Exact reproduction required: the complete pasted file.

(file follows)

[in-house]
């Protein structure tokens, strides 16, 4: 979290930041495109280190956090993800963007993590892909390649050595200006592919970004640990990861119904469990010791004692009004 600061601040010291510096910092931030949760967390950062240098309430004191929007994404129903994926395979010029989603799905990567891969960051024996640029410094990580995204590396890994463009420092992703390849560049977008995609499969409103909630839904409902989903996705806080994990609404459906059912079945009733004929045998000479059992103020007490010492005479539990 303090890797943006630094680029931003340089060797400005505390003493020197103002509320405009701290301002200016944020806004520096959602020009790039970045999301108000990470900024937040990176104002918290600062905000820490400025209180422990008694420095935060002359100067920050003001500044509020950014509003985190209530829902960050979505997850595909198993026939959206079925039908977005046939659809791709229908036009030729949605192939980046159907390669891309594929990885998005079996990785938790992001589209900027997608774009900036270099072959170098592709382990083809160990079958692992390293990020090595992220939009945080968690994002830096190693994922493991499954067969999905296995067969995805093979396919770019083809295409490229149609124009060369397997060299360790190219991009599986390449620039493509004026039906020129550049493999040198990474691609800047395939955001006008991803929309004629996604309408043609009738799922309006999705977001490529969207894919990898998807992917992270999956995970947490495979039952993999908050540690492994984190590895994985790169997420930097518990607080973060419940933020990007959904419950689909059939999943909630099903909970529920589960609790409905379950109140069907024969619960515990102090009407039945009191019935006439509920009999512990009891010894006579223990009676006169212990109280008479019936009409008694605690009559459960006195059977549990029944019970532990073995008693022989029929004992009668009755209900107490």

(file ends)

[in-house]
């Protein structure tokens, strides 16, 4: 979290930041495109280190956090993800963007993590892909390649050595200006592919970004640990990861119904469990010791004692009004 600061601040010291510096910092931030949760967390950062240098309430004191929007994404129903994926395979010029989603799905990567891969960051024996640029410094990580995204590396890994463009420092992703390849560049977008995609499969409103909630839904409902989903996705806080994990609404459906059912079945009733004929045998000479059992103020007490010492005479539990 303090890797943006630094680029931003340089060797400005505390003493020197103002509320405009701290301002200016944020806004520096959602020009790039970045999301108000990470900024937040990176104002918290600062905000820490400025209180422990008694420095935060002359100067920050003001500044509020950014509003985190209530829902960050979505997850595909198993026939959206079925039908977005046939659809791709229908036009030729949605192939980046159907390669891309594929990885998005079996990785938790992001589209900027997608774009900036270099072959170098592709382990083809160990079958692992390293990020090595992220939009945080968690994002830096190693994922493991499954067969999905296995067969995805093979396919770019083809295409490229149609124009060369397997060299360790190219991009599986390449620039493509004026039906020129550049493999040198990474691609800047395939955001006008991803929309004629996604309408043609009738799922309006999705977001490529969207894919990898998807992917992270999956995970947490495979039952993999908050540690492994984190590895994985790169997420930097518990607080973060419940933020990007959904419950689909059939999943909630099903909970529920589960609790409905379950109140069907024969619960515990102090009407039945009191019935006439509920009999512990009891010894006579223990009676006169212990109280008479019936009409008694605690009559459960006195059977549990029944019970532990073995008693022989029929004992009668009755209900107490």